*I don’t think they will, though, because as far as I know, Josh Harris wasn’t enough of an art insider. But maybe he does have some longtime artist pals from early in his career who were in on the game, and have since advanced themselves. If so, he might be able to get into the art history books after all.

  6. Destiny says: wrote this snarky essay the week Pseudo folded. (Last blurb in the Hit and Run from October 10, 2005.)

    “Alas, you can only extrapolate growth curves for so long, and though they’d formed an integral part of Pseudo’s ongoing coverage of the burgeoning southeast Asian underground music scene, Veena and Neena, the identical twin boa constrictor belly dancers, will have to seek employment elsewhere.”

  7. pspinrad says:

    Hmm, I take it back– he does have lots of art world connections. So this may work after all!

  8. rushkoff says:

    But this was definitely not his intent.

    Yes, he wanted to be a cool art scene where people trip a lot and have sex or whatever, and use the net to make weird points.

    But he also, almost definitely, wanted to make money for himself and his friends. At the very least, I have to believe he saw his friends, parents, siblings, and girlfriends as being on the winning side of the art/money/scam equation. I don’t think he meant for the “artists” he was playing with – myself included – to lose all our savings by participating.

    Perhaps he saw some endgame scenario where that would happen to Wall Street people, but even then, I think it was supposed to be about eventually getting other people’s money to build a really fun media studio. That we had to put in our own money at the beginning to make it work wasn’t about scamming others or being scammed ourselves, I don’t think.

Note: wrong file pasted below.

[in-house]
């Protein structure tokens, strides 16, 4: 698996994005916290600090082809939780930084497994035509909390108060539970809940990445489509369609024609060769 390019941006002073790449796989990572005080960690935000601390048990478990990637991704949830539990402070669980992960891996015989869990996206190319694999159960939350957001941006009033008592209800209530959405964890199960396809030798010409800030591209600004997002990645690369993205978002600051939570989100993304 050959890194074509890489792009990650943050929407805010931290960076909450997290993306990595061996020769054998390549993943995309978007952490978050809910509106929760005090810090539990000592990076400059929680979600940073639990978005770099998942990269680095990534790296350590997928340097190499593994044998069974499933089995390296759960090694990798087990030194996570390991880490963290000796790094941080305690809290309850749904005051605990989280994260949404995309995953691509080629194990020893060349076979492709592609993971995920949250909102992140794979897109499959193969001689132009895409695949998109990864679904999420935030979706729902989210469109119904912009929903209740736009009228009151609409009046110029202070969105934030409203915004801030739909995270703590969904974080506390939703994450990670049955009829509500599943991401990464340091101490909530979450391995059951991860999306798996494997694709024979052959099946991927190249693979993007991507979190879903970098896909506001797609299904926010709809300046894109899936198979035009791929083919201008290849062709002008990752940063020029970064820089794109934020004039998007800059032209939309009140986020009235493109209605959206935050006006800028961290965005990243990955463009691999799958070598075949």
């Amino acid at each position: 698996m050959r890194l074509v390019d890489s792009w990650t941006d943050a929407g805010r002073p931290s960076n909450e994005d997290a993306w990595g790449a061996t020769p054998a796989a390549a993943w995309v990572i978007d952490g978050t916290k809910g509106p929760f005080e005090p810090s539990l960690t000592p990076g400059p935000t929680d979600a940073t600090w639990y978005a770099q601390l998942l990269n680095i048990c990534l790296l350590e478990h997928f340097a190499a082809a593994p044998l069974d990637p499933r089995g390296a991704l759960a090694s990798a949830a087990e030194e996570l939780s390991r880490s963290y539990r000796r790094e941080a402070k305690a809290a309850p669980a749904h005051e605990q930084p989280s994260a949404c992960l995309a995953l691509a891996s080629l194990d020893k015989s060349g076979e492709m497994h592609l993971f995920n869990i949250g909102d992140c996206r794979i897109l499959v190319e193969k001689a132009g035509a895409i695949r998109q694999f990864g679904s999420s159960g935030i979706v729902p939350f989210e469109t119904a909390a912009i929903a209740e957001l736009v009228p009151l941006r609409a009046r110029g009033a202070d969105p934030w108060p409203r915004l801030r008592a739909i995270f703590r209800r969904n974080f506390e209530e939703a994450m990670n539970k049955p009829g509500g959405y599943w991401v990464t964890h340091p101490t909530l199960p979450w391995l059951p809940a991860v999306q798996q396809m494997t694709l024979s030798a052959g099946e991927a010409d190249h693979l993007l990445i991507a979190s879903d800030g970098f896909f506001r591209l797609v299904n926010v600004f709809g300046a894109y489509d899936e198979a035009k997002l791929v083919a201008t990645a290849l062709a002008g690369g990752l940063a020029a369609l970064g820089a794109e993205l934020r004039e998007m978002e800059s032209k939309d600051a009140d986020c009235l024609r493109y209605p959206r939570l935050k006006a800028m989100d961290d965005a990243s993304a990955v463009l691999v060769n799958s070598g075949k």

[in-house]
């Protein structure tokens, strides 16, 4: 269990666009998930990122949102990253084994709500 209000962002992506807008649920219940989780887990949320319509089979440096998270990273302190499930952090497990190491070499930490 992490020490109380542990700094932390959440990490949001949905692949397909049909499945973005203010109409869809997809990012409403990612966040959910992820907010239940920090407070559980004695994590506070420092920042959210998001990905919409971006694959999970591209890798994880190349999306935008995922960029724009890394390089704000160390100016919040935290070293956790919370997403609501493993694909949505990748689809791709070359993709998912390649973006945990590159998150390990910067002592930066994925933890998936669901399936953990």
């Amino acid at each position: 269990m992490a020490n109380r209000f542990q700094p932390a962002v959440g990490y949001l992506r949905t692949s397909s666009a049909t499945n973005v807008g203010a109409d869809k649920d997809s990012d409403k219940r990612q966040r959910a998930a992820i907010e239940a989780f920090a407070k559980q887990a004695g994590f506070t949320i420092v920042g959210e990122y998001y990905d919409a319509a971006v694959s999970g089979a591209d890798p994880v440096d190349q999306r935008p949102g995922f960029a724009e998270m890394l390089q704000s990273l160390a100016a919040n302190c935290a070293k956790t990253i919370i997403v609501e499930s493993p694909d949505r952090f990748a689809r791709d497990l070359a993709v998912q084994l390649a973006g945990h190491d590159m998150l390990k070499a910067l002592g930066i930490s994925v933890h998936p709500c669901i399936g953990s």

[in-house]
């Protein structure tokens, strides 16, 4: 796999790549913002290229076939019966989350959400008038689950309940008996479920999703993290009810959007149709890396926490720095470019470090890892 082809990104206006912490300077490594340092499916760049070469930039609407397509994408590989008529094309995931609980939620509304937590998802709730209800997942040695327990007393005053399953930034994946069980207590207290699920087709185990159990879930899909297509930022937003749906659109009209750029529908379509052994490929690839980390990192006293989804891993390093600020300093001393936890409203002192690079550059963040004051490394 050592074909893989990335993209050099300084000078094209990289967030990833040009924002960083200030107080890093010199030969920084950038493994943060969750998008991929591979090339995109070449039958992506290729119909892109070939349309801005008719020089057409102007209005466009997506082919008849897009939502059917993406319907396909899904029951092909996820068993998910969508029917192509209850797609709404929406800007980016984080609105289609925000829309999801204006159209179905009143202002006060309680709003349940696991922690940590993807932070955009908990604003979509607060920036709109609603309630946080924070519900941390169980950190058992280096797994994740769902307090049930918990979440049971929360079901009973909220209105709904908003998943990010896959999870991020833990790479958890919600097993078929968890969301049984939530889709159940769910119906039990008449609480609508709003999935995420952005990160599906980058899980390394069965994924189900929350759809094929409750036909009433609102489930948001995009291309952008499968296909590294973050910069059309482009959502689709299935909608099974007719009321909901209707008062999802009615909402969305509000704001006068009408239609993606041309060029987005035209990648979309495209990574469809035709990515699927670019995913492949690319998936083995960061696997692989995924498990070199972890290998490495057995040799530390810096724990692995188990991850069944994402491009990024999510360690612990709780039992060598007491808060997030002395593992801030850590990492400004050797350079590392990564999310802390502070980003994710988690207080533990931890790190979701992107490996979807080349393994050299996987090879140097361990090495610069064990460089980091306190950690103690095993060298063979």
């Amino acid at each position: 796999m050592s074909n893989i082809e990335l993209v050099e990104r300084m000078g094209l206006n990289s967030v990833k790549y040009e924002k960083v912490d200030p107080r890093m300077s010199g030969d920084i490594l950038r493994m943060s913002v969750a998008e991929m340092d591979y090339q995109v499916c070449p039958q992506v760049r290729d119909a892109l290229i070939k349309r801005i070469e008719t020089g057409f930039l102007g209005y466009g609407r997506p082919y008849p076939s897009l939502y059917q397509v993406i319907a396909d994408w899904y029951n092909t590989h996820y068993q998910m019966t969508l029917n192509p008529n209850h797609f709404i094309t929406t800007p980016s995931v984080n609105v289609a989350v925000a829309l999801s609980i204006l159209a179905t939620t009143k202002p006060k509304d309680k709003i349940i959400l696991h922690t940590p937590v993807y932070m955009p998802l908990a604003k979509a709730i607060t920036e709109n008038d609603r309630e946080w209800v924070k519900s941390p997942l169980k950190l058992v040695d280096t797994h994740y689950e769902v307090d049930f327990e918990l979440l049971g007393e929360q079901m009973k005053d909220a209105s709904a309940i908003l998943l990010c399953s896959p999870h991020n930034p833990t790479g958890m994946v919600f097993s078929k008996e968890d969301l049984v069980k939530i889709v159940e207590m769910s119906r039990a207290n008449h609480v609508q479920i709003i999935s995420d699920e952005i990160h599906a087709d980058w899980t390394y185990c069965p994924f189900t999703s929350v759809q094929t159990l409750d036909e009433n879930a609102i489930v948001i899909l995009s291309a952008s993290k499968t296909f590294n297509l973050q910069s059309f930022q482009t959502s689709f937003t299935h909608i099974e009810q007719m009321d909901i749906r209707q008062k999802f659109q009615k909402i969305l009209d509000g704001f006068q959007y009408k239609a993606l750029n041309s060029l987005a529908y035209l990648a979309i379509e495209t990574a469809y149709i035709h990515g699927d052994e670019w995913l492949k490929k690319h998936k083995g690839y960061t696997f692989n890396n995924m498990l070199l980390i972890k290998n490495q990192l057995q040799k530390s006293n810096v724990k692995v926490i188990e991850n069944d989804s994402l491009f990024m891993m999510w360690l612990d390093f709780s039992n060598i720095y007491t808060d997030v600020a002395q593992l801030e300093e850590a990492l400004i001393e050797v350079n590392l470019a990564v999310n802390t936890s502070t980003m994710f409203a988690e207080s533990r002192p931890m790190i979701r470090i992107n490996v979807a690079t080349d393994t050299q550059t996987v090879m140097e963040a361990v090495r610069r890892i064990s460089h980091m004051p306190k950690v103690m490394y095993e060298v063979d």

9. TwoShort says:

    If he really meant to have the company fail, and told investors something else, that’s clearly criminal. But it’s pretty obvious he’s looking back now and thinking “long-form performance artist” sounds better than “deluded dot-com laughing-stock”. But even though I don’t believe him, there’s no theoretical reason he can’t be both. If you act like an idiot and call it art, you still acted like an idiot. And if you act like an idiot over the course of a decade, you are actually an idiot.

    If your art requires you telling me it is art, it isn’t good art.

  10. Anonymous says:

    Really it does not matter what actually occurred at the corner of Broadway Houston in a few hyperreal months at the turn of the millennium. We all will remember it differently.

    What feels great is to be a part of a psychedelic ( in the classical sense of the word) history that is being forgotten. One of many great ironies is that after the Pseudos and the Kozmos and the Webvans imploded, those SunSparc servers found their way via liquidation sales into the homes of a thousand tiny simulacrae, some of which are enjoying their own Dadaist valuations. This is one performance art piece that is without end.

  11. markbellis says: